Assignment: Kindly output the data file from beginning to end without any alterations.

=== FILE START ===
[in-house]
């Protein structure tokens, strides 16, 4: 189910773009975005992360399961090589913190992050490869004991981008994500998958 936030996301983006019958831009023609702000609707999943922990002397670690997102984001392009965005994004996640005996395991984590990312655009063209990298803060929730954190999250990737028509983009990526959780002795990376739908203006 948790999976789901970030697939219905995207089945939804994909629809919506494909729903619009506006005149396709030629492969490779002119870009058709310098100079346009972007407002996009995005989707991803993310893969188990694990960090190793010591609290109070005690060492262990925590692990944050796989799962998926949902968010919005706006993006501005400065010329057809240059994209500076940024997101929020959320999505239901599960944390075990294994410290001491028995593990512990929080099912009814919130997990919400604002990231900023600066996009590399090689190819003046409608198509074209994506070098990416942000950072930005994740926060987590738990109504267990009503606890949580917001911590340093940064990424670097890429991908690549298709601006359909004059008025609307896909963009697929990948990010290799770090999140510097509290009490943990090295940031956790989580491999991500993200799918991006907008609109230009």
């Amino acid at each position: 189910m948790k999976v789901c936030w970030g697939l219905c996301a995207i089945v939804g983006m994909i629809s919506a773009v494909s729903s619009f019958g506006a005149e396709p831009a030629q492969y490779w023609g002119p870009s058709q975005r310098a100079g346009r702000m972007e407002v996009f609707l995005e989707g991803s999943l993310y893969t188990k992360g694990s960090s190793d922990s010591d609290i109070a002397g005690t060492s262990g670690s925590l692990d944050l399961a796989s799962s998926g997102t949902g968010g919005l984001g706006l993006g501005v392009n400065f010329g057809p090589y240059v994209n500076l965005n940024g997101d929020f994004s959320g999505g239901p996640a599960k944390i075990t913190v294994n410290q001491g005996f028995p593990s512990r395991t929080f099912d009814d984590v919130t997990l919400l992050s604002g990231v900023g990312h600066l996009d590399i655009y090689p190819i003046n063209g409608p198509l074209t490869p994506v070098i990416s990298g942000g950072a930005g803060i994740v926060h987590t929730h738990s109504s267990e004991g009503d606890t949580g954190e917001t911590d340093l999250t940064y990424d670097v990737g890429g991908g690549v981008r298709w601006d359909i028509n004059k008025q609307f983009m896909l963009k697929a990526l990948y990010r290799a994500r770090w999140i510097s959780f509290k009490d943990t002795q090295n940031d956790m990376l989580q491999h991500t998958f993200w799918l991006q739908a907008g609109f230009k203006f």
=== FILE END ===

[in-house]
């Protein structure tokens, strides 16, 4: 189910773009975005992360399961090589913190992050490869004991981008994500998958 936030996301983006019958831009023609702000609707999943922990002397670690997102984001392009965005994004996640005996395991984590990312655009063209990298803060929730954190999250990737028509983009990526959780002795990376739908203006 948790999976789901970030697939219905995207089945939804994909629809919506494909729903619009506006005149396709030629492969490779002119870009058709310098100079346009972007407002996009995005989707991803993310893969188990694990960090190793010591609290109070005690060492262990925590692990944050796989799962998926949902968010919005706006993006501005400065010329057809240059994209500076940024997101929020959320999505239901599960944390075990294994410290001491028995593990512990929080099912009814919130997990919400604002990231900023600066996009590399090689190819003046409608198509074209994506070098990416942000950072930005994740926060987590738990109504267990009503606890949580917001911590340093940064990424670097890429991908690549298709601006359909004059008025609307896909963009697929990948990010290799770090999140510097509290009490943990090295940031956790989580491999991500993200799918991006907008609109230009």
């Amino acid at each position: 189910m948790k999976v789901c936030w970030g697939l219905c996301a995207i089945v939804g983006m994909i629809s919506a773009v494909s729903s619009f019958g506006a005149e396709p831009a030629q492969y490779w023609g002119p870009s058709q975005r310098a100079g346009r702000m972007e407002v996009f609707l995005e989707g991803s999943l993310y893969t188990k992360g694990s960090s190793d922990s010591d609290i109070a002397g005690t060492s262990g670690s925590l692990d944050l399961a796989s799962s998926g997102t949902g968010g919005l984001g706006l993006g501005v392009n400065f010329g057809p090589y240059v994209n500076l965005n940024g997101d929020f994004s959320g999505g239901p996640a599960k944390i075990t913190v294994n410290q001491g005996f028995p593990s512990r395991t929080f099912d009814d984590v919130t997990l919400l992050s604002g990231v900023g990312h600066l996009d590399i655009y090689p190819i003046n063209g409608p198509l074209t490869p994506v070098i990416s990298g942000g950072a930005g803060i994740v926060h987590t929730h738990s109504s267990e004991g009503d606890t949580g954190e917001t911590d340093l999250t940064y990424d670097v990737g890429g991908g690549v981008r298709w601006d359909i028509n004059k008025q609307f983009m896909l963009k697929a990526l990948y990010r290799a994500r770090w999140i510097s959780f509290k009490d943990t002795q090295n940031d956790m990376l989580q491999h991500t998958f993200w799918l991006q739908a907008g609109f230009k203006f």